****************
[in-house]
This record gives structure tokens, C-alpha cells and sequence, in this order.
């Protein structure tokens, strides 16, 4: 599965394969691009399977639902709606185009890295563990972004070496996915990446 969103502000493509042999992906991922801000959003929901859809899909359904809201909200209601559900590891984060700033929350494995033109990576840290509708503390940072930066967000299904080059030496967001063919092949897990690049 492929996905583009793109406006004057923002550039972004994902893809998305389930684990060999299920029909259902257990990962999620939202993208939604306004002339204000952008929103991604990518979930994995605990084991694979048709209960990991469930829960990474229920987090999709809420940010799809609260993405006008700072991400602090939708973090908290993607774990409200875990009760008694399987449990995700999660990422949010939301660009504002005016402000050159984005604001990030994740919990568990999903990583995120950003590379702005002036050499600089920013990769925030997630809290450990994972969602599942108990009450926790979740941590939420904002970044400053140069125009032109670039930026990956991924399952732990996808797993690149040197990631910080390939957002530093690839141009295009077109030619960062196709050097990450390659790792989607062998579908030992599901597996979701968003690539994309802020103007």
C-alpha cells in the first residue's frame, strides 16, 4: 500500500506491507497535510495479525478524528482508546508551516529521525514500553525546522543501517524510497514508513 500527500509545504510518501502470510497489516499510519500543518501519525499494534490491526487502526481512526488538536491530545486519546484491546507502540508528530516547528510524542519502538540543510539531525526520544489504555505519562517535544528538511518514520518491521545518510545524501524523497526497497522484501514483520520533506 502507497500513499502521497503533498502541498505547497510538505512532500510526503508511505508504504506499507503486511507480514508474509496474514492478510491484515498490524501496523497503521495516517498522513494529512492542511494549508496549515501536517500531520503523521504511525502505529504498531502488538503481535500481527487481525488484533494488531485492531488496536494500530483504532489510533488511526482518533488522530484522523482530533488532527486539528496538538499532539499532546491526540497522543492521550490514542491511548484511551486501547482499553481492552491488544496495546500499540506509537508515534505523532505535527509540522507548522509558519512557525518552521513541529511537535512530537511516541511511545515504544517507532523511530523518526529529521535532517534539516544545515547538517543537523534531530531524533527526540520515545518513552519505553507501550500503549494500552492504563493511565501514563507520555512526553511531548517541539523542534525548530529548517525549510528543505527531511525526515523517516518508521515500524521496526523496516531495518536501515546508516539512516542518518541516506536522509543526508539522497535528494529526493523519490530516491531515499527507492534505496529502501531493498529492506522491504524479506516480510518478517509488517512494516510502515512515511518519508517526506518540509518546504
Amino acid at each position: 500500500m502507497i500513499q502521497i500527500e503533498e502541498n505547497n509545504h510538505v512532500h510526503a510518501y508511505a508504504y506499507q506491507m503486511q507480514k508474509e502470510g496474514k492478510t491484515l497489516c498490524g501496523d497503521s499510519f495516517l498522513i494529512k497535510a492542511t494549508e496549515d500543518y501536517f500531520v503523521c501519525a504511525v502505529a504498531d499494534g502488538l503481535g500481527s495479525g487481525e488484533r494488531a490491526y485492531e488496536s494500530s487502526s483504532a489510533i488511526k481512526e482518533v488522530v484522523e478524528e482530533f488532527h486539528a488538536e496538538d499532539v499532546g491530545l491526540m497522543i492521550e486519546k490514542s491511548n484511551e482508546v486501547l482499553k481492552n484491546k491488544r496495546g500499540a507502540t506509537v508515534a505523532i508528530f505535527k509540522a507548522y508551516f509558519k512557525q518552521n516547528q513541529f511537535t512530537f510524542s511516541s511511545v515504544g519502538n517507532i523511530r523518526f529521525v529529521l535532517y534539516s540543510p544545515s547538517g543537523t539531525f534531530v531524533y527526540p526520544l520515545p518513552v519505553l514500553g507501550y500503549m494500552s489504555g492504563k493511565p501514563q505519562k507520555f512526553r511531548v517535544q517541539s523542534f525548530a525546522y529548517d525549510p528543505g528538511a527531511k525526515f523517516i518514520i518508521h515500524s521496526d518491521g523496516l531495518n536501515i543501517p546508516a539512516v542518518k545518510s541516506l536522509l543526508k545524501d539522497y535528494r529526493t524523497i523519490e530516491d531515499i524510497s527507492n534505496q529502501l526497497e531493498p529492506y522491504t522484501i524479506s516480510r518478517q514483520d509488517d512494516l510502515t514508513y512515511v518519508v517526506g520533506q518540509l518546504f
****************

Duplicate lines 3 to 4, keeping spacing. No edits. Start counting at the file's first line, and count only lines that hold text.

């Protein structure tokens, strides 16, 4: 599965394969691009399977639902709606185009890295563990972004070496996915990446 969103502000493509042999992906991922801000959003929901859809899909359904809201909200209601559900590891984060700033929350494995033109990576840290509708503390940072930066967000299904080059030496967001063919092949897990690049 492929996905583009793109406006004057923002550039972004994902893809998305389930684990060999299920029909259902257990990962999620939202993208939604306004002339204000952008929103991604990518979930994995605990084991694979048709209960990991469930829960990474229920987090999709809420940010799809609260993405006008700072991400602090939708973090908290993607774990409200875990009760008694399987449990995700999660990422949010939301660009504002005016402000050159984005604001990030994740919990568990999903990583995120950003590379702005002036050499600089920013990769925030997630809290450990994972969602599942108990009450926790979740941590939420904002970044400053140069125009032109670039930026990956991924399952732990996808797993690149040197990631910080390939957002530093690839141009295009077109030619960062196709050097990450390659790792989607062998579908030992599901597996979701968003690539994309802020103007």
C-alpha cells in the first residue's frame, strides 16, 4: 500500500506491507497535510495479525478524528482508546508551516529521525514500553525546522543501517524510497514508513 500527500509545504510518501502470510497489516499510519500543518501519525499494534490491526487502526481512526488538536491530545486519546484491546507502540508528530516547528510524542519502538540543510539531525526520544489504555505519562517535544528538511518514520518491521545518510545524501524523497526497497522484501514483520520533506 502507497500513499502521497503533498502541498505547497510538505512532500510526503508511505508504504506499507503486511507480514508474509496474514492478510491484515498490524501496523497503521495516517498522513494529512492542511494549508496549515501536517500531520503523521504511525502505529504498531502488538503481535500481527487481525488484533494488531485492531488496536494500530483504532489510533488511526482518533488522530484522523482530533488532527486539528496538538499532539499532546491526540497522543492521550490514542491511548484511551486501547482499553481492552491488544496495546500499540506509537508515534505523532505535527509540522507548522509558519512557525518552521513541529511537535512530537511516541511511545515504544517507532523511530523518526529529521535532517534539516544545515547538517543537523534531530531524533527526540520515545518513552519505553507501550500503549494500552492504563493511565501514563507520555512526553511531548517541539523542534525548530529548517525549510528543505527531511525526515523517516518508521515500524521496526523496516531495518536501515546508516539512516542518518541516506536522509543526508539522497535528494529526493523519490530516491531515499527507492534505496529502501531493498529492506522491504524479506516480510518478517509488517512494516510502515512515511518519508517526506518540509518546504